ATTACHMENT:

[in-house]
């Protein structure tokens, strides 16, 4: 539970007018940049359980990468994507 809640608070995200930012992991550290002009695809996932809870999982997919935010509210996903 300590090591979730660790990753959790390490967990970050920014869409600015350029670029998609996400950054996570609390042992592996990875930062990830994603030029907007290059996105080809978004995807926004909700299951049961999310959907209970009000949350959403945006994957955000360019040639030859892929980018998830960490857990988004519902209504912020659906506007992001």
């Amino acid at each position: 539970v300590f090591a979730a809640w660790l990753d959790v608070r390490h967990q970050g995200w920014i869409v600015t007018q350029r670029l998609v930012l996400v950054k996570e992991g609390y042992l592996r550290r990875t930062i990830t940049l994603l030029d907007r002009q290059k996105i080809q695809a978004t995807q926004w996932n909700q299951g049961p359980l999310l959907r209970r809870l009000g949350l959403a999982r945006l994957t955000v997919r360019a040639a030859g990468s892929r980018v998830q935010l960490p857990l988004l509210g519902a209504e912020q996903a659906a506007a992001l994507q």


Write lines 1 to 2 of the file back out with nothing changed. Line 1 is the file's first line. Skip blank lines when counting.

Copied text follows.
[in-house]
């Protein structure tokens, strides 16, 4: 539970007018940049359980990468994507 809640608070995200930012992991550290002009695809996932809870999982997919935010509210996903 300590090591979730660790990753959790390490967990970050920014869409600015350029670029998609996400950054996570609390042992592996990875930062990830994603030029907007290059996105080809978004995807926004909700299951049961999310959907209970009000949350959403945006994957955000360019040639030859892929980018998830960490857990988004519902209504912020659906506007992001």